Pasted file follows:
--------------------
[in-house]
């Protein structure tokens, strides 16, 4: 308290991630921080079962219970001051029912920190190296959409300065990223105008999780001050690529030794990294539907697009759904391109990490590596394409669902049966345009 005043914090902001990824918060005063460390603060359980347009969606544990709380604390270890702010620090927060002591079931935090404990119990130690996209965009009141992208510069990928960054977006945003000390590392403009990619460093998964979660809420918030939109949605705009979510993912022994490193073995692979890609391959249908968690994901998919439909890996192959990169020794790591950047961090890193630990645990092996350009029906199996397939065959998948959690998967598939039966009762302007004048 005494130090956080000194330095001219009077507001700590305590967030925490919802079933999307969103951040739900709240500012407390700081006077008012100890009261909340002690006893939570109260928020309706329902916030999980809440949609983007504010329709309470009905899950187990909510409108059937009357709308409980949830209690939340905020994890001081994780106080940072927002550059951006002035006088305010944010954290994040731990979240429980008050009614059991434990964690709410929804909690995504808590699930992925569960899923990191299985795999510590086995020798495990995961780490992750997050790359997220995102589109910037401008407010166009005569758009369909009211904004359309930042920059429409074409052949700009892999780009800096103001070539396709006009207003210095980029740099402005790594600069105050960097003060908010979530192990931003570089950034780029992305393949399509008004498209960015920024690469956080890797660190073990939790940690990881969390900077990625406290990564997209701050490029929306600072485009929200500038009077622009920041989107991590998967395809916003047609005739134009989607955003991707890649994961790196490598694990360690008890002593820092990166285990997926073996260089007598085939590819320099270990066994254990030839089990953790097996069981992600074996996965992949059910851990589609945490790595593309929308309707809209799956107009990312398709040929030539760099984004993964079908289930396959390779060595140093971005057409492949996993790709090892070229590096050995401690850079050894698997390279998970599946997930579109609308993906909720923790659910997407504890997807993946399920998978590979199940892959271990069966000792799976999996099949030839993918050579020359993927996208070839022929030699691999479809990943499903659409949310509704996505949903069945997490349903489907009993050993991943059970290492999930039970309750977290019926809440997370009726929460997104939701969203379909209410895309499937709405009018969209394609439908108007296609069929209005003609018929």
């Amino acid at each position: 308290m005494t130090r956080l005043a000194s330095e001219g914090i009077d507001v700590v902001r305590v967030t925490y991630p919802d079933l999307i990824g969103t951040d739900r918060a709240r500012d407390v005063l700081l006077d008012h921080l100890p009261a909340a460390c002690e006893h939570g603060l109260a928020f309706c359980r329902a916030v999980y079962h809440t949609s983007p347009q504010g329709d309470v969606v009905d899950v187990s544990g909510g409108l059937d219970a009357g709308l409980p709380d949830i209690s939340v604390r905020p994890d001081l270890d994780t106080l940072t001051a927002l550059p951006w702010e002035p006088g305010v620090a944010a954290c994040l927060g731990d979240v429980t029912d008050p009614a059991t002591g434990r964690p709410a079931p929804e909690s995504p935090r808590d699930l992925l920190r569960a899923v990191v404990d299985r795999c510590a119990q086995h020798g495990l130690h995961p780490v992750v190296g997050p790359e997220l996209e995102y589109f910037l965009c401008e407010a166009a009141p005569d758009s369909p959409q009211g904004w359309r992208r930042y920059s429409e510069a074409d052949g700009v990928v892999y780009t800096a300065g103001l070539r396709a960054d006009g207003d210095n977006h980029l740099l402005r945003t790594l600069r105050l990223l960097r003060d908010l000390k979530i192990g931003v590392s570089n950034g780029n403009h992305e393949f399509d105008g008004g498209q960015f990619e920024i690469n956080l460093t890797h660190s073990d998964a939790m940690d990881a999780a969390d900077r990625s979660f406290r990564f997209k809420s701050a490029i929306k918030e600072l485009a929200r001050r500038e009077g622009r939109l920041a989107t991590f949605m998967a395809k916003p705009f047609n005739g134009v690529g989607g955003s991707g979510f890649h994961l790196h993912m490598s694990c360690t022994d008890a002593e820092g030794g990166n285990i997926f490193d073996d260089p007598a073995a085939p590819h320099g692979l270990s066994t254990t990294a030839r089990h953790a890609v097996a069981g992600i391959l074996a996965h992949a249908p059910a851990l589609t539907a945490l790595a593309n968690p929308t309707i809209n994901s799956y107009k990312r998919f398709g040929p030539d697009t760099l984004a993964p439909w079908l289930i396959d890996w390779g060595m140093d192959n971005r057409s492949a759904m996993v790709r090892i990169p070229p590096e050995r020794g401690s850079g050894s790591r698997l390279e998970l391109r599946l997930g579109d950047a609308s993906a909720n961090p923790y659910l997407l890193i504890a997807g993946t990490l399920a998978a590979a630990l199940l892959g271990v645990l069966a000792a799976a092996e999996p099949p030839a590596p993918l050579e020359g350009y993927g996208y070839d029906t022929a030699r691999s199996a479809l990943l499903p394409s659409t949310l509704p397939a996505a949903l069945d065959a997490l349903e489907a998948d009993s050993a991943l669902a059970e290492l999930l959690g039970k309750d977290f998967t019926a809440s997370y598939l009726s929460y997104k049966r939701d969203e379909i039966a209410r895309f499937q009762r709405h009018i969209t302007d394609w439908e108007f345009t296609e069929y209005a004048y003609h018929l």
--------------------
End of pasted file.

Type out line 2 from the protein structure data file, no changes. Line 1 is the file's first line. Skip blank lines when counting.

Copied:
């Protein structure tokens, strides 16, 4: 308290991630921080079962219970001051029912920190190296959409300065990223105008999780001050690529030794990294539907697009759904391109990490590596394409669902049966345009 005043914090902001990824918060005063460390603060359980347009969606544990709380604390270890702010620090927060002591079931935090404990119990130690996209965009009141992208510069990928960054977006945003000390590392403009990619460093998964979660809420918030939109949605705009979510993912022994490193073995692979890609391959249908968690994901998919439909890996192959990169020794790591950047961090890193630990645990092996350009029906199996397939065959998948959690998967598939039966009762302007004048 005494130090956080000194330095001219009077507001700590305590967030925490919802079933999307969103951040739900709240500012407390700081006077008012100890009261909340002690006893939570109260928020309706329902916030999980809440949609983007504010329709309470009905899950187990909510409108059937009357709308409980949830209690939340905020994890001081994780106080940072927002550059951006002035006088305010944010954290994040731990979240429980008050009614059991434990964690709410929804909690995504808590699930992925569960899923990191299985795999510590086995020798495990995961780490992750997050790359997220995102589109910037401008407010166009005569758009369909009211904004359309930042920059429409074409052949700009892999780009800096103001070539396709006009207003210095980029740099402005790594600069105050960097003060908010979530192990931003570089950034780029992305393949399509008004498209960015920024690469956080890797660190073990939790940690990881969390900077990625406290990564997209701050490029929306600072485009929200500038009077622009920041989107991590998967395809916003047609005739134009989607955003991707890649994961790196490598694990360690008890002593820092990166285990997926073996260089007598085939590819320099270990066994254990030839089990953790097996069981992600074996996965992949059910851990589609945490790595593309929308309707809209799956107009990312398709040929030539760099984004993964079908289930396959390779060595140093971005057409492949996993790709090892070229590096050995401690850079050894698997390279998970599946997930579109609308993906909720923790659910997407504890997807993946399920998978590979199940892959271990069966000792799976999996099949030839993918050579020359993927996208070839022929030699691999479809990943499903659409949310509704996505949903069945997490349903489907009993050993991943059970290492999930039970309750977290019926809440997370009726929460997104939701969203379909209410895309499937709405009018969209394609439908108007296609069929209005003609018929």